It has dawned on me in the last few days that the model of government from above visited upon the yielding heads of the governed by an all-powerful executive comports somewhat with what I take to be certain tenets of Christian theology.
In the church I grew up in there is an unchallenged deity whose plan for his subjects is inscrutable and beyond question, whose might is absolute, whose is word is law, whose will is to be obeyed and exalted by his followers. God can do what he wants because he is God. Do but praise him.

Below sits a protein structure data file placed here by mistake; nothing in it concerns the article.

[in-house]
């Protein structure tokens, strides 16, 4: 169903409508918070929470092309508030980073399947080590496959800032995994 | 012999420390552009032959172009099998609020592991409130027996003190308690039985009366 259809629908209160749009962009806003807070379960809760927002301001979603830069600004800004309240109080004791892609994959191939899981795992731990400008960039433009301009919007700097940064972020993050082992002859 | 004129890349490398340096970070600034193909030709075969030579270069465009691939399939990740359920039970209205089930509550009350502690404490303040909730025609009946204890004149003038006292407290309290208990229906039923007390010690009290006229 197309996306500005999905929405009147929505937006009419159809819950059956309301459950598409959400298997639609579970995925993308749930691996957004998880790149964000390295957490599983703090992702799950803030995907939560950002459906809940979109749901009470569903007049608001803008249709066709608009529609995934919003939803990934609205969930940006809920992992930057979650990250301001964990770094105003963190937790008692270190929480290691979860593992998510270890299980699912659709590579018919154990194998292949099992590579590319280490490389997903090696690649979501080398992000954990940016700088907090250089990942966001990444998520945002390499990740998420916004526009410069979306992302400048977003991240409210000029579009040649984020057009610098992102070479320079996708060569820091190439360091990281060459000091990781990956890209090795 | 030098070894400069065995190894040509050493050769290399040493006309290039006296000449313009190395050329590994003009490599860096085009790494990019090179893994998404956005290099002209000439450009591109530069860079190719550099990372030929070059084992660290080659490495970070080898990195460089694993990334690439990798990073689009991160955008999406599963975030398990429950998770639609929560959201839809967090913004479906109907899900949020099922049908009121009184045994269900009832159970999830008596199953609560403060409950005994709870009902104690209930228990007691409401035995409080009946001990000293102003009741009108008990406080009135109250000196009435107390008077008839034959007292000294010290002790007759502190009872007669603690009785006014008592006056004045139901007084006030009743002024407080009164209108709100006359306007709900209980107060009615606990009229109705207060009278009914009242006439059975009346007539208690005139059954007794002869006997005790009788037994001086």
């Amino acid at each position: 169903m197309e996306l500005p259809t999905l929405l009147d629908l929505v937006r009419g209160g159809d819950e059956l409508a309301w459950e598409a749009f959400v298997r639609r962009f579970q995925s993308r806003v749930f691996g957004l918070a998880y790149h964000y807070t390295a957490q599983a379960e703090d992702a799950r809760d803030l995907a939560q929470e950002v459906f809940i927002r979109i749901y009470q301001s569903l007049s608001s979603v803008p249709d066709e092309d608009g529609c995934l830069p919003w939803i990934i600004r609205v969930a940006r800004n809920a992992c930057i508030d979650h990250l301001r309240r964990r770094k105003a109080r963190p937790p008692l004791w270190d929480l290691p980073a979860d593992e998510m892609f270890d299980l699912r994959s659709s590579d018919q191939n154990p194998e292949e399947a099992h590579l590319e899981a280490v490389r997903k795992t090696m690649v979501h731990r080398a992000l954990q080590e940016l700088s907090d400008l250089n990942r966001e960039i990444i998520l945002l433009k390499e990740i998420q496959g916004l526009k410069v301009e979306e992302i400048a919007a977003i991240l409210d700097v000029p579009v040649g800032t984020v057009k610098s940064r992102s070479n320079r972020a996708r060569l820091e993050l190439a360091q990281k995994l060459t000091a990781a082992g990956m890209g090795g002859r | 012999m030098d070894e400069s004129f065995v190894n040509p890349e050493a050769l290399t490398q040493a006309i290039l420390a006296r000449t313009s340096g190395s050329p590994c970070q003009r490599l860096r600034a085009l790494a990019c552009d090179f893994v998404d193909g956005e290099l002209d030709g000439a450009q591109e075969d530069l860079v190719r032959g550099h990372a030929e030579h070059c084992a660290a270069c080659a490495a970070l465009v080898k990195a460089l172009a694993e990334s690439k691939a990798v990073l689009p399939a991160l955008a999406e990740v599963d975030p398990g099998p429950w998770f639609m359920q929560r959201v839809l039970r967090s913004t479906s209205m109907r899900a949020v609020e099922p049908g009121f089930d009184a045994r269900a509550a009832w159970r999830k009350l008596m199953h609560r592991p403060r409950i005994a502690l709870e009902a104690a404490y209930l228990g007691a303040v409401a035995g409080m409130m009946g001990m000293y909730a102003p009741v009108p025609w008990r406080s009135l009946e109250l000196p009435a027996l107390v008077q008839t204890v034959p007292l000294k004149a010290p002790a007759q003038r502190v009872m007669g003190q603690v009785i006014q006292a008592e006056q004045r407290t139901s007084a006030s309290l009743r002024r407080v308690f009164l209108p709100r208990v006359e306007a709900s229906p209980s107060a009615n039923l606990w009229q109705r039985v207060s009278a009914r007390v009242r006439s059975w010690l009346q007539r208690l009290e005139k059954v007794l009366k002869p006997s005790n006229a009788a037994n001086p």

On the human scale there has arisen at times a type of “leader” who is not “elected” in our sense of the term but rather “chosen” and anointed to be duce, caudillo, fuehrer, or whatever he may be called. Do but praise him.
Are the Christian God and the human “leader” of the sort I’ve mentioned comparable in any way? And does that congruency account for the substantial support lent by the religious community to an executive branch that asserts immunity from, and sovereignty over, its nominally co-equal branches of government?
It’s a skein of associations that has many strands, and I’m not sure I can follow them to a knot. But it exercises me.
(c) 2019 JMN